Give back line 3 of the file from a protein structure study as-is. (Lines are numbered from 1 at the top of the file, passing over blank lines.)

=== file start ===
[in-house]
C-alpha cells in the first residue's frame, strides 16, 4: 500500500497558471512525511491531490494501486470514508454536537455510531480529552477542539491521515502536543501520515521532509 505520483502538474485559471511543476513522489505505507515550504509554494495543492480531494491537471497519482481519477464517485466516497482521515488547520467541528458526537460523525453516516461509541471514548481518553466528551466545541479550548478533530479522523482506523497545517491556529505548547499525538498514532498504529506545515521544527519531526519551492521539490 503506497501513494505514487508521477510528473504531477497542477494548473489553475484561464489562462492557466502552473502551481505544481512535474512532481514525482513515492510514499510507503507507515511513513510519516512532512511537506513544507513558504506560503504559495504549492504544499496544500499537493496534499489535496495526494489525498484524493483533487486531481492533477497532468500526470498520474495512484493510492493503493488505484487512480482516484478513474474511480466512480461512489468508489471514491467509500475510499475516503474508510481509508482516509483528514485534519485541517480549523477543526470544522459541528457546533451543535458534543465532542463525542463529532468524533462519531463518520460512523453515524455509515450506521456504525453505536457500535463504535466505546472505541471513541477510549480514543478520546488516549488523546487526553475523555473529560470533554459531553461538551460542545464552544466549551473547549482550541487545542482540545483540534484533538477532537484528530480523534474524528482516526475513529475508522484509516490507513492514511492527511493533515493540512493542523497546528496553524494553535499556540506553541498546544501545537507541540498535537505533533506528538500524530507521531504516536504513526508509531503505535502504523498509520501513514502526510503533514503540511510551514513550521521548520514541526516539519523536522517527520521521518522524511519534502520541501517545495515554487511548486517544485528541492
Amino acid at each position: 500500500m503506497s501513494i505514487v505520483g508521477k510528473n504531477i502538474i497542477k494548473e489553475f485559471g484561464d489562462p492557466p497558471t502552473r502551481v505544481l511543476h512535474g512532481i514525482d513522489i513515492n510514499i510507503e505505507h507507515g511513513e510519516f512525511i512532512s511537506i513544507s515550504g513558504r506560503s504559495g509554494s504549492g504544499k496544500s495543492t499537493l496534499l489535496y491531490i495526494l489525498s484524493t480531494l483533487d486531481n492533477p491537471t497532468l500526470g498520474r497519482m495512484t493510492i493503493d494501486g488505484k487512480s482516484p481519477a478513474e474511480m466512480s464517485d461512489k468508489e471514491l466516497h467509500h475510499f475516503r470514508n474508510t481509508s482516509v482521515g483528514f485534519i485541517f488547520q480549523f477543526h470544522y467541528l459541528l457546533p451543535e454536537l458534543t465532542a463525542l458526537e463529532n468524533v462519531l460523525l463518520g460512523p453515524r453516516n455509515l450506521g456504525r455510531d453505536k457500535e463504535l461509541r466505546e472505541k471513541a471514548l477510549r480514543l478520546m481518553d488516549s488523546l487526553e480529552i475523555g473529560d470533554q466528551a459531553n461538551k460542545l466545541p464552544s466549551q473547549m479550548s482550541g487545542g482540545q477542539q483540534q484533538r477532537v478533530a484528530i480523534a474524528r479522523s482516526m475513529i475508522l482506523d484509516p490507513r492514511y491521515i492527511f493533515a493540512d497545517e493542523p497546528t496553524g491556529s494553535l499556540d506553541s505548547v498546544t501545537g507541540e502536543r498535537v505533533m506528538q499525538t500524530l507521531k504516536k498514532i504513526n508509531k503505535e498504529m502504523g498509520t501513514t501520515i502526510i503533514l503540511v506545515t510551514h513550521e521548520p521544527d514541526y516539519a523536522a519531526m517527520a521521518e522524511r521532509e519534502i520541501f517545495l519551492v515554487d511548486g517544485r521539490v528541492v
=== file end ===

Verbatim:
Amino acid at each position: 500500500m503506497s501513494i505514487v505520483g508521477k510528473n504531477i502538474i497542477k494548473e489553475f485559471g484561464d489562462p492557466p497558471t502552473r502551481v505544481l511543476h512535474g512532481i514525482d513522489i513515492n510514499i510507503e505505507h507507515g511513513e510519516f512525511i512532512s511537506i513544507s515550504g513558504r506560503s504559495g509554494s504549492g504544499k496544500s495543492t499537493l496534499l489535496y491531490i495526494l489525498s484524493t480531494l483533487d486531481n492533477p491537471t497532468l500526470g498520474r497519482m495512484t493510492i493503493d494501486g488505484k487512480s482516484p481519477a478513474e474511480m466512480s464517485d461512489k468508489e471514491l466516497h467509500h475510499f475516503r470514508n474508510t481509508s482516509v482521515g483528514f485534519i485541517f488547520q480549523f477543526h470544522y467541528l459541528l457546533p451543535e454536537l458534543t465532542a463525542l458526537e463529532n468524533v462519531l460523525l463518520g460512523p453515524r453516516n455509515l450506521g456504525r455510531d453505536k457500535e463504535l461509541r466505546e472505541k471513541a471514548l477510549r480514543l478520546m481518553d488516549s488523546l487526553e480529552i475523555g473529560d470533554q466528551a459531553n461538551k460542545l466545541p464552544s466549551q473547549m479550548s482550541g487545542g482540545q477542539q483540534q484533538r477532537v478533530a484528530i480523534a474524528r479522523s482516526m475513529i475508522l482506523d484509516p490507513r492514511y491521515i492527511f493533515a493540512d497545517e493542523p497546528t496553524g491556529s494553535l499556540d506553541s505548547v498546544t501545537g507541540e502536543r498535537v505533533m506528538q499525538t500524530l507521531k504516536k498514532i504513526n508509531k503505535e498504529m502504523g498509520t501513514t501520515i502526510i503533514l503540511v506545515t510551514h513550521e521548520p521544527d514541526y516539519a523536522a519531526m517527520a521521518e522524511r521532509e519534502i520541501f517545495l519551492v515554487d511548486g517544485r521539490v528541492v